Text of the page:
Contrary to popular belief, a cat’s whiskers, or vibrissae, do not serve as a balance mechanism. Instead, they function as tactile organs. Vibrissae are not merely hairs but specialized receptors that have evolved over time.
The longest and most sensitive whiskers are located above the upper lip, while shorter ones can be found on the chin, cheeks, and above the eyes. Many people are unaware that cats also have whiskers on their tails (for detecting moving prey) and between their paw pads.
Vibrissae are designed to receive tactile information, such as changes in atmospheric pressure. By detecting air currents reflected from objects, cats can easily orient themselves in their environment and determine the presence of obstacles, regardless of their eyesight or the level of darkness. Whiskers are particularly helpful for cats in low light conditions when focusing on nearby objects is more challenging.
When a cat’s whiskers are touched, it may reflexively close its eyes to protect itself from potential obstacles, such as bushes or thickets during a hunt. Vibrissae are especially important for blind cats, who rely on them to navigate their surroundings more effectively. Some blind dogs have even been fitted with flexible twigs on their collars to imitate cat whiskers, enabling them to lead more independent lives.
Cats typically use their vibrissae to explore new objects by spreading them wide. It is believed that the width of a cat’s whiskers helps it determine whether it can fit through a particular passage. During hunting, vibrissae enable a cat to detect nearby movements and adjust its grip on prey that may be out of sight.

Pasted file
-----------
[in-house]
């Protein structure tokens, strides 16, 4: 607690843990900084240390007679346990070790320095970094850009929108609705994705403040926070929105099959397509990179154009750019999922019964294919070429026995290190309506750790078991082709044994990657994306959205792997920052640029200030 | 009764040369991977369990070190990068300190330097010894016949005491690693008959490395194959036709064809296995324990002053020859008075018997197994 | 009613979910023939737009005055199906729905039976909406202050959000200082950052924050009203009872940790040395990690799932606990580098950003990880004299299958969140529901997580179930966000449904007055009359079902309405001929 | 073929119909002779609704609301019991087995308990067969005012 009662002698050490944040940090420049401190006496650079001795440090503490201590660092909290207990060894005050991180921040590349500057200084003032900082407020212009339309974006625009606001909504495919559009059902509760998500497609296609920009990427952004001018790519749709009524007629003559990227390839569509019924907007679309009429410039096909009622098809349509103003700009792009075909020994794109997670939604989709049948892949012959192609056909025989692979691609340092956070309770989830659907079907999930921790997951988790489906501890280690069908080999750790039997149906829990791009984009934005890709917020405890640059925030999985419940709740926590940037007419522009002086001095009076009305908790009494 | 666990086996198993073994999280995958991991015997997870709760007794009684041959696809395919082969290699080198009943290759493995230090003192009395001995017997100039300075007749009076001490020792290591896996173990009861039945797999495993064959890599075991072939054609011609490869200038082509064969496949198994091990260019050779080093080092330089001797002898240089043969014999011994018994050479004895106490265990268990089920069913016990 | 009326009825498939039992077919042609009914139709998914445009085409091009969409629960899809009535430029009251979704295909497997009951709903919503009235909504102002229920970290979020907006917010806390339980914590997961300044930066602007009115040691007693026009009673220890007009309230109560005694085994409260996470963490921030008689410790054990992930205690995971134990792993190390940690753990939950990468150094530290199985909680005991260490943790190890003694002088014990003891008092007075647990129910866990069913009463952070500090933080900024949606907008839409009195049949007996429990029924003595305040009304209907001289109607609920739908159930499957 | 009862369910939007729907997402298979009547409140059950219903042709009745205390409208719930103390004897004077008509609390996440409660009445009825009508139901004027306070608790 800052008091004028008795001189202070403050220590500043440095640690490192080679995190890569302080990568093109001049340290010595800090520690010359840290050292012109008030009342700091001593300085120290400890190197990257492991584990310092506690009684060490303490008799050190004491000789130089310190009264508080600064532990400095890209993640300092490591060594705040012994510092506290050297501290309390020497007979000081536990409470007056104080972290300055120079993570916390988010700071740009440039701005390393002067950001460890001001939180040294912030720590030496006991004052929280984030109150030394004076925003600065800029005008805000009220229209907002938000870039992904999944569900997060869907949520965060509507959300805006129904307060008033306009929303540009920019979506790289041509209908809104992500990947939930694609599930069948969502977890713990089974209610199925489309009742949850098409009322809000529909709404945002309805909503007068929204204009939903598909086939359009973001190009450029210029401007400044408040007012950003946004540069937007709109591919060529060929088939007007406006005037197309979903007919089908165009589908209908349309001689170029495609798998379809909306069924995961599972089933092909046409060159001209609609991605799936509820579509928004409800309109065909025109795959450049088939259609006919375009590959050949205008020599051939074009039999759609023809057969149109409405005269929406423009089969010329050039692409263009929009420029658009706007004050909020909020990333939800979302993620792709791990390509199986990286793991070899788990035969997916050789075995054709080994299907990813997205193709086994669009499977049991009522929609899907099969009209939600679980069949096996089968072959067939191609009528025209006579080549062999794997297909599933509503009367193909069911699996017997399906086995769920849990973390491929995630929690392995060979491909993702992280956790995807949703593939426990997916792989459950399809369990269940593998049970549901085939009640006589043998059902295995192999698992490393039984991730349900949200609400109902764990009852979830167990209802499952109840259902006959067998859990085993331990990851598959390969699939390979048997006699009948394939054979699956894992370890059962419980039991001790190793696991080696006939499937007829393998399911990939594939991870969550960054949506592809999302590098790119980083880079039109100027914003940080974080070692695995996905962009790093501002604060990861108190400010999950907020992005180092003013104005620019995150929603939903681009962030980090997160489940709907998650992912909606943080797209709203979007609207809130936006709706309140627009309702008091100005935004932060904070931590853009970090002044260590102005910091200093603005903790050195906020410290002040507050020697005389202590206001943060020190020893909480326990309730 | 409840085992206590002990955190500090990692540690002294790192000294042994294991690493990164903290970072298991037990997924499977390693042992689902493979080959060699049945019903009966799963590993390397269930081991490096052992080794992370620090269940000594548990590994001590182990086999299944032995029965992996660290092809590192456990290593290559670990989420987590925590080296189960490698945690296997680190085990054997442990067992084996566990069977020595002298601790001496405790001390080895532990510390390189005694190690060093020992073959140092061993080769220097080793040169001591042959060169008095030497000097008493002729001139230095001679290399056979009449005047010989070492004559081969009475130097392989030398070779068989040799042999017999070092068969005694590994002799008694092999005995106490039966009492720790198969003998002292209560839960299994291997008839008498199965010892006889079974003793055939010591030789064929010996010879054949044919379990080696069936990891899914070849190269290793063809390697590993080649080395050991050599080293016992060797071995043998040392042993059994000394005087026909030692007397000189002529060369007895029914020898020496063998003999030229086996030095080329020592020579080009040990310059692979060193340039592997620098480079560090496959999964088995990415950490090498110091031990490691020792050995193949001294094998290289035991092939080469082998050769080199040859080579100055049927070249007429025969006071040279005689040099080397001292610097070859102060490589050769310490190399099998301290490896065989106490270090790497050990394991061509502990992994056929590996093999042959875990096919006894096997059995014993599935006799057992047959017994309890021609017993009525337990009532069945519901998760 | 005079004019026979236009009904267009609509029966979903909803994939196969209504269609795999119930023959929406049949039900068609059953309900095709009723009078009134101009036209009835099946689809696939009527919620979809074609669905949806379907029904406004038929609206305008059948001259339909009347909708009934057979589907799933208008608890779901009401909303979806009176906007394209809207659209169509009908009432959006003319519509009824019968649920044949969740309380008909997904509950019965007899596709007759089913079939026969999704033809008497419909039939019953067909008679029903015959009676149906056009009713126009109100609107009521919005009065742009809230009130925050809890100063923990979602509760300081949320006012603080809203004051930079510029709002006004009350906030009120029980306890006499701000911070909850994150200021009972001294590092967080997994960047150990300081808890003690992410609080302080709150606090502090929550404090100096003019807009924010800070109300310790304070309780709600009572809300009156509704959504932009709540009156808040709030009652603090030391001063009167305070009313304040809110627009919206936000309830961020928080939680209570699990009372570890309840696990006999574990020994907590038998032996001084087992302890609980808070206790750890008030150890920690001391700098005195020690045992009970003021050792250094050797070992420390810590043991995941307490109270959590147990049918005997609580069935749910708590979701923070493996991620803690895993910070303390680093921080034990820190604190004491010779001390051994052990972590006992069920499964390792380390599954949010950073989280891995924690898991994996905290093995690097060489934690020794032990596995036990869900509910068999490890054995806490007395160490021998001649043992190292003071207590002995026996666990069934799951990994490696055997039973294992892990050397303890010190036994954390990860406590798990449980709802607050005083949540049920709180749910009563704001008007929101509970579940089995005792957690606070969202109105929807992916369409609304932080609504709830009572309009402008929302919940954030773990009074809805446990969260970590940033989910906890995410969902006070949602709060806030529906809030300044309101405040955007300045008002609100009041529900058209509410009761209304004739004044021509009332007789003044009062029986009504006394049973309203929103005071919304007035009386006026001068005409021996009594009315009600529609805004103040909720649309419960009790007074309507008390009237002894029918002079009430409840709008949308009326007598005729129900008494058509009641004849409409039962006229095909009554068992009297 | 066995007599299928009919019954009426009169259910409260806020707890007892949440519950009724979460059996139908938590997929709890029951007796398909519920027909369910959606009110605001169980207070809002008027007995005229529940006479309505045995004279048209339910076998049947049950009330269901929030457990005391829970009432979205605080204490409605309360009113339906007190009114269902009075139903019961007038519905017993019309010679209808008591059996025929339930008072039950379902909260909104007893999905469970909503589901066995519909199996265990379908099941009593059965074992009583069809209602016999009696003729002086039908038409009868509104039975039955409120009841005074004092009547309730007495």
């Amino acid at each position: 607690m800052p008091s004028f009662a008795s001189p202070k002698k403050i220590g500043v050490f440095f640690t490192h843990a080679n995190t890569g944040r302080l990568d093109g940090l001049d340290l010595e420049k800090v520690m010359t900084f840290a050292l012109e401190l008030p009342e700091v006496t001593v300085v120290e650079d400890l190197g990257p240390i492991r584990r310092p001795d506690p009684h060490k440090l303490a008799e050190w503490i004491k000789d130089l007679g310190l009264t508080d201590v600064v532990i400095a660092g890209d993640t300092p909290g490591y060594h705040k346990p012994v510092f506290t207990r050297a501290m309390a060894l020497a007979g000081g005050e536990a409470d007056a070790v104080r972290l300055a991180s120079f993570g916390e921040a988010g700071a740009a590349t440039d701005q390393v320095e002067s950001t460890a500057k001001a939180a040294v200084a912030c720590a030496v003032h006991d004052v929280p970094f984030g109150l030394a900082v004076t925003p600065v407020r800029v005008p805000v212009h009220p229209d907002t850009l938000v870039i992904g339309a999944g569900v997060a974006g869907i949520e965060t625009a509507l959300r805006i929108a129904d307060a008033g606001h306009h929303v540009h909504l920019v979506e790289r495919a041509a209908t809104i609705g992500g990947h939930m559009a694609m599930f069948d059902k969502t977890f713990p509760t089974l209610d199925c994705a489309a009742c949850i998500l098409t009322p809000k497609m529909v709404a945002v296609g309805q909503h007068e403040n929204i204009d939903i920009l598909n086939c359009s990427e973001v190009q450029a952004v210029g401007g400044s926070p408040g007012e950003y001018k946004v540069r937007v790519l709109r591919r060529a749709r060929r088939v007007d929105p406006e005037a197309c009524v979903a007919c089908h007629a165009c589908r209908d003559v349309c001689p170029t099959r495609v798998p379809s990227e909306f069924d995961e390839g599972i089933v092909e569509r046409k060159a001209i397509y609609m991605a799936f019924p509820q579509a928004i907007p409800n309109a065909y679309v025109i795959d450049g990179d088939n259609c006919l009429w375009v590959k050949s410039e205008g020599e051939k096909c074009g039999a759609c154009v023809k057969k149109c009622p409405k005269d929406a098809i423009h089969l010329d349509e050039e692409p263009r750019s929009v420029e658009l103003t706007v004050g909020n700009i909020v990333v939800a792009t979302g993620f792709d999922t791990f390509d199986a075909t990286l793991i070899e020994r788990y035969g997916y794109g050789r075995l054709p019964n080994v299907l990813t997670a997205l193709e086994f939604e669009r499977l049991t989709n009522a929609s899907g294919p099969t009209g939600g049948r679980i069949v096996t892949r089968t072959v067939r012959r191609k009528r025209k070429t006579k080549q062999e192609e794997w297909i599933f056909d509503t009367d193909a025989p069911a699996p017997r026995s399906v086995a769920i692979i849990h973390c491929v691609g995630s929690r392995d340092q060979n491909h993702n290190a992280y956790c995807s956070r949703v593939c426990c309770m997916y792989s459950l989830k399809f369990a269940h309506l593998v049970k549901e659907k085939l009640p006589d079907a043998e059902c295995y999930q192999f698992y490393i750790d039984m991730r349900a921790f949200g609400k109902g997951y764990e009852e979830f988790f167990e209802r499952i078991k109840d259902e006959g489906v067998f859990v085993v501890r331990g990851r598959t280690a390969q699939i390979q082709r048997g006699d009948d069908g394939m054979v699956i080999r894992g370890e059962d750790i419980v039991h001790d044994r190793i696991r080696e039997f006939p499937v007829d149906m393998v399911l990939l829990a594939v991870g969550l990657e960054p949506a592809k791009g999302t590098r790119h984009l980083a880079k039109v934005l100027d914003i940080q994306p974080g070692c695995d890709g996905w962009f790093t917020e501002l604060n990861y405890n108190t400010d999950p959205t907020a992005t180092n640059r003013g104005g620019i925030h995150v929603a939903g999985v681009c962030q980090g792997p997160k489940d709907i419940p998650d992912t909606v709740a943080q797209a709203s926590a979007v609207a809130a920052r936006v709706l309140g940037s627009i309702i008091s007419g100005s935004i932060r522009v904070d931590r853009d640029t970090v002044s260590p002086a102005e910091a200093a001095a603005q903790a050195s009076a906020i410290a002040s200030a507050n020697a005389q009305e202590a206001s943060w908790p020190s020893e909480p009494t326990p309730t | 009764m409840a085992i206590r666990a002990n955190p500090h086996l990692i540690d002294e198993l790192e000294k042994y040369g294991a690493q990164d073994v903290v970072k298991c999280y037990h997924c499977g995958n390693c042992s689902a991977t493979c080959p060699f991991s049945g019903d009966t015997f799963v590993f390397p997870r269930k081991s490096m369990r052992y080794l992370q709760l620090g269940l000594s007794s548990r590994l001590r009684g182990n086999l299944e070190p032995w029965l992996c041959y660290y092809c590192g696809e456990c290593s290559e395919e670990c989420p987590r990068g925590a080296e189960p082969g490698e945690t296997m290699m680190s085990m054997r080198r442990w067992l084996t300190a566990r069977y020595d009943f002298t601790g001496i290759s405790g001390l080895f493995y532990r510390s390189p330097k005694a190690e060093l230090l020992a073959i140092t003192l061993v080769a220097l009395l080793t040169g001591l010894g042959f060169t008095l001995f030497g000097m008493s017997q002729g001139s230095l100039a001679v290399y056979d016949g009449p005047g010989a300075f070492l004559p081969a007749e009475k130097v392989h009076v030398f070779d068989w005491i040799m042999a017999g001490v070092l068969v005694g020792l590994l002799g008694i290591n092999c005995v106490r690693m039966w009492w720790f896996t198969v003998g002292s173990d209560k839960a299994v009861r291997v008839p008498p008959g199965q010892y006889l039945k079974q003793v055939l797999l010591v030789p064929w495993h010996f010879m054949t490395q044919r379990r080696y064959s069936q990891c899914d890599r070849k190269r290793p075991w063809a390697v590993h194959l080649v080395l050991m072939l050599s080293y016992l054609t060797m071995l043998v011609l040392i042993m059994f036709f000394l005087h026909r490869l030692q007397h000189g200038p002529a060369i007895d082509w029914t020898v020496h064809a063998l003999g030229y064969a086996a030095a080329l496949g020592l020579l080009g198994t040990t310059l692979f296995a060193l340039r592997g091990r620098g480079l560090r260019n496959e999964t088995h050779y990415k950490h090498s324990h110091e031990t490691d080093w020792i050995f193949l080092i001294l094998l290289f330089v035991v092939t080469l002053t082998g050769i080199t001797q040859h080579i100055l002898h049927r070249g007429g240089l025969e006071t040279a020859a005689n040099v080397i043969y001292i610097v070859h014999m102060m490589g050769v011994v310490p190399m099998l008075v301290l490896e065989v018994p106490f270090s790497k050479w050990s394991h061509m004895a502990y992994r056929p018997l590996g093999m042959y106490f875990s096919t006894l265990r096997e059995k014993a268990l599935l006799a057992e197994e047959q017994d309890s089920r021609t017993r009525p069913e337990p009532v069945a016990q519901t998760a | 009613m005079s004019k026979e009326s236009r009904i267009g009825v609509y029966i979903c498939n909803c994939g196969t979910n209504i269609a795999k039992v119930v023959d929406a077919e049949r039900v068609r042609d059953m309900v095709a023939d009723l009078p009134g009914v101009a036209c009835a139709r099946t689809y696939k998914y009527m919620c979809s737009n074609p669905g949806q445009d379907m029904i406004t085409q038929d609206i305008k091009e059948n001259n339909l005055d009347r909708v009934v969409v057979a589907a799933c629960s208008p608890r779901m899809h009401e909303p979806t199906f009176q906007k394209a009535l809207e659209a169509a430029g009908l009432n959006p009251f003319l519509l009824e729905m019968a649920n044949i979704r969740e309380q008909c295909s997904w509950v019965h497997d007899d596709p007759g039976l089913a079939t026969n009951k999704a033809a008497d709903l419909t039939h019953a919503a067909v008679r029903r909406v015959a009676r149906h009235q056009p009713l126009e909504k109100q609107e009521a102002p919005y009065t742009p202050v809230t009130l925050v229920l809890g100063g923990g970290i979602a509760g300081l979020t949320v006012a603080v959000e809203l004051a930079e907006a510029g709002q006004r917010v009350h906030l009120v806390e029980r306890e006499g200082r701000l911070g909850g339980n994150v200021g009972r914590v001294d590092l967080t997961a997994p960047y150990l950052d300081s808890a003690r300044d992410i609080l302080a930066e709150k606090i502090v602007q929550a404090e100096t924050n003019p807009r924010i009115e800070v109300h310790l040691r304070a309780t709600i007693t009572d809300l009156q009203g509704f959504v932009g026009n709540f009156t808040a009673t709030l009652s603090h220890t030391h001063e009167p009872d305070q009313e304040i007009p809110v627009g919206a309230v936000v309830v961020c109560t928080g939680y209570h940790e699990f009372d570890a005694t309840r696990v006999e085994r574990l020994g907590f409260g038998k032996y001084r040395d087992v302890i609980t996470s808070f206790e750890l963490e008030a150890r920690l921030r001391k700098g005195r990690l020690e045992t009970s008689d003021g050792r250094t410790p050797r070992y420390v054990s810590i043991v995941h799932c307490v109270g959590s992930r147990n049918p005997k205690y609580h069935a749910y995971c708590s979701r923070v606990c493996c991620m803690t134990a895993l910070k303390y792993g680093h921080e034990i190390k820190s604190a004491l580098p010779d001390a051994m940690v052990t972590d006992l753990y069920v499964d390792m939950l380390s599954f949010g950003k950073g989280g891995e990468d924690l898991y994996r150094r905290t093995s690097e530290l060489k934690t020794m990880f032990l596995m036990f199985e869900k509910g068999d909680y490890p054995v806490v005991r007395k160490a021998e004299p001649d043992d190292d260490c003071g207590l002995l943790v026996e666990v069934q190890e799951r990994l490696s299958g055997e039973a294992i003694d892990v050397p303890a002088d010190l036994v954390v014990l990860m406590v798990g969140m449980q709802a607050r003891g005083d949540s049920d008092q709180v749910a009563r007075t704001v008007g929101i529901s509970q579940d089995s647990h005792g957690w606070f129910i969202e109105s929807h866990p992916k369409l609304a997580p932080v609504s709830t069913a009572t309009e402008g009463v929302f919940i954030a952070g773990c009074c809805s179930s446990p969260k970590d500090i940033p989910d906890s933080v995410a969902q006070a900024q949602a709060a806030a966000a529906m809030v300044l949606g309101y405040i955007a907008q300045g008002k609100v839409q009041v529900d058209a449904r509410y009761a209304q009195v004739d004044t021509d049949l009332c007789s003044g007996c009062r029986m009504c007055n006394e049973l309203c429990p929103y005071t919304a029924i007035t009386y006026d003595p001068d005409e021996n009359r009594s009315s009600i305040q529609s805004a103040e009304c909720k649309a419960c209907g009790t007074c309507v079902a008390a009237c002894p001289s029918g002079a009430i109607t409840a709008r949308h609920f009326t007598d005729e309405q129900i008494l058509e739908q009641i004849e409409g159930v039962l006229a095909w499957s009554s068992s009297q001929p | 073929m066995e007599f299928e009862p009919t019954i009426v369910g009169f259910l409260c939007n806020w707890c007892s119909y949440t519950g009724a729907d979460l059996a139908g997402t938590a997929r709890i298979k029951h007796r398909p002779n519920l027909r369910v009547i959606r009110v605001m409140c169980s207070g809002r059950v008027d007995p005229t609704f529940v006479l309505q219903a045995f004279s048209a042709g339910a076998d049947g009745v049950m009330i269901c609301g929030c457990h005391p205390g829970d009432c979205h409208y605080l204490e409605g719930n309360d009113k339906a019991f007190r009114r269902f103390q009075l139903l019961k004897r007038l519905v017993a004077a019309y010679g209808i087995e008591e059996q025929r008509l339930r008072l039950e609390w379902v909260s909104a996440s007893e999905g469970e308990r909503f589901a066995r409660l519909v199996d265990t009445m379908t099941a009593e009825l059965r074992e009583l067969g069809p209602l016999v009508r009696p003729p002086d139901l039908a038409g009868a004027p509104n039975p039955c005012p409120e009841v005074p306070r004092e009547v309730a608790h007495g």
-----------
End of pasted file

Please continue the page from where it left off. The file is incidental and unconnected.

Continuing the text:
Vibrissae can also help determine a cat’s mood: forward-facing whiskers signify curiosity and friendliness, while whiskers pressed against the face indicate aggression.
Cats have individual hairs dispersed over their bodies that are softer and less sensitive than whiskers but still help them determine how and where they are being touched. Cats generally enjoy strokes along the coat but dislike strokes against the coat, and they discern this with the help of vibrissae distributed across their bodies.
Vibrissae are well-supplied with blood and surrounded by nerve endings that transmit information to the cat’s brain. They develop first in kittens while still in the womb, highlighting their importance.
Damage to vibrissae can disrupt a cat’s navigation system, causing it to stumble and struggle with spatial orientation. This is particularly dangerous for outdoor cats. In such situations, it is advisable to closely monitor the cat and ensure its safety until new whiskers grow back.
Sphynx cats, which are naturally hairless, present an interesting case. Their vibrissae, if present, may be short and curly or completely absent. Intriguingly, the lack of whiskers does not seem to impact the behavior or hunting abilities of Sphynx cats, posing an interesting mystery.